Home / Regular Issue / JTAS Vol. 8 (2) Sep. 2000 / JSSH-0127-2000


Price Efficiency of Stock Index Futures Contracts: Are There Any Arbitrage Opportunities?

Shamsher Mohamad & Taufiq Hassan

Pertanika Journal of Tropical Agricultural Science, Volume 8, Issue 2, September 2000

Keywords: Stock index futures, price efficiency, arbitrage, short-selling

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A futures contract is an agreement between a seller and a buyer that calls for the seller to deliver to the buyer a specified quantity and grade of an identified commodity, at a fixed time in the future, and at a price agreed in the contract. Stock index futures contract specify an equity index as the underlying asset. Arbitrage opportunity exists when the actual futures price deviates from the fair price by more than transactions costs. This study measures the arbitrage opportunities on the daily FKLI contracts price from calendar years 1996 through 1999. The pricing efficiency of the futures contracts was determined by the standard error between the closing actual and theoretical fair values for each month FKLI futures contract, where the theoretical value was estimated using the cost-of-carry model. The findings show that the actual futures prices do not converge towards theoretical prices with the passage of time. Arbitrage opportunities are consistently available for traders who have full use of proceeds. One crucial assumption driving this result is the ability to sell short the cash index (or a subset of stocks in the KLSE CI). The results also reveal that the stock index futures contract pricing is not monotonic but rather varies over time with periods of both greater and lesser efficiency.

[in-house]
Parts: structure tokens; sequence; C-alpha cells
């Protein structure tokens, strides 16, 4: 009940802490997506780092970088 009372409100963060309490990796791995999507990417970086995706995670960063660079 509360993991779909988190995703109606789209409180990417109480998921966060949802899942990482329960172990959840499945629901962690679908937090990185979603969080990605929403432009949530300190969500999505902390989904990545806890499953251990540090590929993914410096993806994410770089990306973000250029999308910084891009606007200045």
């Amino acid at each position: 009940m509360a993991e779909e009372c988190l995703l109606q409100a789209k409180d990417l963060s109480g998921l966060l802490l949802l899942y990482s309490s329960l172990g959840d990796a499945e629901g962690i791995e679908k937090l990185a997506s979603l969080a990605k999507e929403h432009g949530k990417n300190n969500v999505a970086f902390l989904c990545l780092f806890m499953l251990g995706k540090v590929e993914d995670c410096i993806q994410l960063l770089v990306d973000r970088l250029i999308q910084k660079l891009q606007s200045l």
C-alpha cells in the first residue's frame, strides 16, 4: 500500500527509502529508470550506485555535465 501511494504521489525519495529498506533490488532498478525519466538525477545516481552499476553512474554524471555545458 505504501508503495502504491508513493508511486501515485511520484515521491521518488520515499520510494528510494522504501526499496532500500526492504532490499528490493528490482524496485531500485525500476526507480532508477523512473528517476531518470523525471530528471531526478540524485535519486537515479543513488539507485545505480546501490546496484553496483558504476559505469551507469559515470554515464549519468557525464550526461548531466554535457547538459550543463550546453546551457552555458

ISSN 1511-3701

e-ISSN 2231-8542

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